first_imgYou’ve probably noticed it in clothing stores: racks and shelves full of high-waisted flares, rib-knit turtlenecks, acid green sweatshirts and disco ball metallics. It’s that ’70s — and ’80s — show.These two fashion trends have, as usual, worked their way into home decor as well.“Right now, in home design, it feels like a total ’70s takeover,” says Apartment Therapy’s Danielle Blundell. “This time period had two pretty distinct things going on — boho hippie vibes and glam, glitzy disco feels. Which means you can probably find a way to work something ’70s into your home no matter your aesthetic.”Watch for patchwork and peasant prints, fringe and earthy hues. Shaggy, textured woven rugs. Modernist wall art. Rattan etageres and side tables.One of the hallmarks of the 1980s was Memphis style. Started by Austrian-born but Italian-raised architect Ettore Sottsass, it was characterized by squiggle and geometric pattern, mixing of pastels with black and brights, and an overall playful, whimsical approach. Sottsass and his team designed for Fiorucci, Alessi and Esprit among others, and Karl Lagerfeld and Bowie were collectors.Designer Sasha Bikoff created a buzz-worthy Memphis-inspired staircase for the 2018 Kips Bay Decorator Showhouse in Manhattan. New Yorker Raquel Cayre manages an Instagram account dedicated to all things Sottsass, and even created a temporary space in Soho called Raquel’s Dream House, chock full of Memphis themed interior décor.Memphis originals are pricey, but you can find referential decorative items that are affordable. Street brand Supreme offers clothing and skateboard decks; designer Ellen Van Dusen’s Brooklyn-based eponymous company makes clothing and home goods featuring her own versions of Memphis pattern.SurfacesImola Ceramica has the Pop collection of ceramic tile, with Roy Lichtenstein-inspired art comics printed on subway-style tile. Their Let It Bee collection features groovy, semi-circular, tone-on-tone designs in brick red, indigo, apple green and dark yellow.Designer/architect Luca Andrisani has designed a collection for New York Cement Tile called Geometrika. Inspired by midcentury op art, there are retro hues, square and rectangular shapes, and eye-catching optical illusion patterns. . Walker Zanger has Australian designer Pietta Donovan’s hip new ’70s-patterned tile collection.At www.spoonflower.com you’ll find several peel and stick wallpapers and fabric by the yard with Memphis style or leopard prints. Here as well are ’70s-style florals in wallcoverings and fabric.European bathware designers have been featuring pedestal sinks, toilets and tubs in colors like cranberry, moss, mustard, teal and pink — colors that would have been destined for the bin a few years ago. Here in North America, eBay and salvage sites like Retro Renovation are good places to source vintage wares. For new products, Aquatica USA has roomy resin tubs in dark red or moss green with white interior, while Bella Stone’s got a fun one in fire-engine red.AccessoriesCheck out www.roostery.com for whimsical ’70s-style fruit and vegetable prints, geometrics and paisleys in soft goods like napery and throw pillows.Sometimes it’s the little things that bring the look home. Atomic starburst knobs, for example; and www.zazzle.com has several patterns. Cabinet and doorknob backplates come in starry shapes at www.rejuvenation.com.At www.dusendusen.com, find soft furnishings printed with bold check, dot, stripe, cutout and squiggle patterns. There are patterned pet beds, pillows and shower curtains, too.FurnitureIn a collaboration with London-based Soho Home, Anthropologie offers the Adriana chair; in a deep terracotta velvet, the chubby, channel-seamed silhouette echoes Italian postmodern design. Kardiel’s curvy Miranda gold-velvet two-seater has an Austin Powers flair.At Beam, you’ll find simple yet stylish chairs and tables made of powder-coated steel, hardwood and performance fabrics, part of a collaboration between Gus(asterisk)Modern and LUUM inspired by the Memphis Group’s color palette.ModShop has a treasure trove of options, including the Chubby 2 lounge chair that swivels on a brass-clad base, and the St. Germain side table and credenza, with an abstract, patterned front in poppy colors, perched on chunky acrylic legs.Ball-shaped and half-dome lighting in matte and polished metallics reference the ’70s, as do embossed ceramic bases and cane and rattan fixtures. Look for combinations of pyramids, squares and balls, as well as thick glass circle shapes in ’80s-style fixtures. CB2, Urban Outfitters and All Modern have well-priced designs, while Chairish and 1stDibs are good places to hunt for vintage pieces. This undated photo shows Anthropologie’s Adriana velvet chair. The chair, in a 70s-era rust hue, is a comfy, cushy nod to the groovy décor trend. (Anthropologie via AP) This undated photo provided by Beam shows the Gus* X LUUM Halifax Chair. Gus*Modern and LUUM collaborated on a collection of powder-coated steel, hardwood and performance-fabric upholstered chairs and side tables inspired by playful, colorful vibe of Memphis design. (Beam via AP) This undated photo provided by Walker Zanger shows tile by Australian designer Pietta Donovan, who has created a hip collection of cement tile inspired by the kaleidoscopic shapes, curvy profiles and distinct colorways of 70s wallpaper. (Walker Zanger via AP) This undated photo shows the staircase inside the Kips Bay Showhouse in New York. New York-based designer Sasha Bikoff created the exuberant showstopper of a staircase for 2018’s Kip’s Bay Showhouse in Manhattan. Using Memphis Milano designers Ettore Sottsass and Alessandro Mendinii as her inspiration, the space was filled with brights and pastels, mirrors, and a riot of pattern. The designer encourages home decorators to “be fearless,” and that confident, positive attitude is at the heart of the 70s/80s décor trend.(Genevieve Garrupo/Sasha Bikoff via AP) This undated photo shows a selection from Imola Ceramica’s Let It Bee tile collection, which features half moon and circle patterns in vibrant midcentury colors, reflecting the swingy artistic flair of the era. (Ceramics of Italy via AP) 1 of 5last_img read more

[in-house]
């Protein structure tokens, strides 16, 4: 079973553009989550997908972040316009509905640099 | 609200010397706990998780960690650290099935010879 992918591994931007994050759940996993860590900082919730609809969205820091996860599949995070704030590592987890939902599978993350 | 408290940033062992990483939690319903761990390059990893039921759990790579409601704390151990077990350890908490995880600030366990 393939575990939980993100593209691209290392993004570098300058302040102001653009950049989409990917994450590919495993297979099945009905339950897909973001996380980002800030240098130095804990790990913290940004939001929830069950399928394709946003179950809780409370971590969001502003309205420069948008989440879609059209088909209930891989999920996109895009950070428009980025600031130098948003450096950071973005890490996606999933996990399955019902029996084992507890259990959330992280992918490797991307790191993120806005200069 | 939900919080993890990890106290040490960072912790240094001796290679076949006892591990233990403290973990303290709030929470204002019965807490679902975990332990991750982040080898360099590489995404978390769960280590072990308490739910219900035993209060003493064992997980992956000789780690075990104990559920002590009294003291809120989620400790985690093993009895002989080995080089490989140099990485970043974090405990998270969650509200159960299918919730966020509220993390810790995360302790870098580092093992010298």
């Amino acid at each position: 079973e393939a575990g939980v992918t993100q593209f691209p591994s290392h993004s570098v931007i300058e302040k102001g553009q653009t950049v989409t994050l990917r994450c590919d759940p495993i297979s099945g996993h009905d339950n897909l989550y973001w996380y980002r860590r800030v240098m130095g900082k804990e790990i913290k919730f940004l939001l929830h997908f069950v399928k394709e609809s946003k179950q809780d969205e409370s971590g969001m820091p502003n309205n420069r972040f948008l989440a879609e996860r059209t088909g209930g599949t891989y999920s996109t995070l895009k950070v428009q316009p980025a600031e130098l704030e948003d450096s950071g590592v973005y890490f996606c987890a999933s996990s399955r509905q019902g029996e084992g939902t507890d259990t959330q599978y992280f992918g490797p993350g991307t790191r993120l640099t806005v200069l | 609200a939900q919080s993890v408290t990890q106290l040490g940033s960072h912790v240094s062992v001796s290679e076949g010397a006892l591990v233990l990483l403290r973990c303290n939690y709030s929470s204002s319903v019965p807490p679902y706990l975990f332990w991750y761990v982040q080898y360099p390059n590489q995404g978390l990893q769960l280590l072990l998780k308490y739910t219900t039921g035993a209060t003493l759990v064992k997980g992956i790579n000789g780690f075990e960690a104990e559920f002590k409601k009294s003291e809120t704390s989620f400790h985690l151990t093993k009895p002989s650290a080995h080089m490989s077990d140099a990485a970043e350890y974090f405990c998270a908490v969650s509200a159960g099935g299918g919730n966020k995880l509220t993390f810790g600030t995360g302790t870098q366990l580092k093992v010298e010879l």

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CNN’s Cuomo, with coronavirus, completes show from basement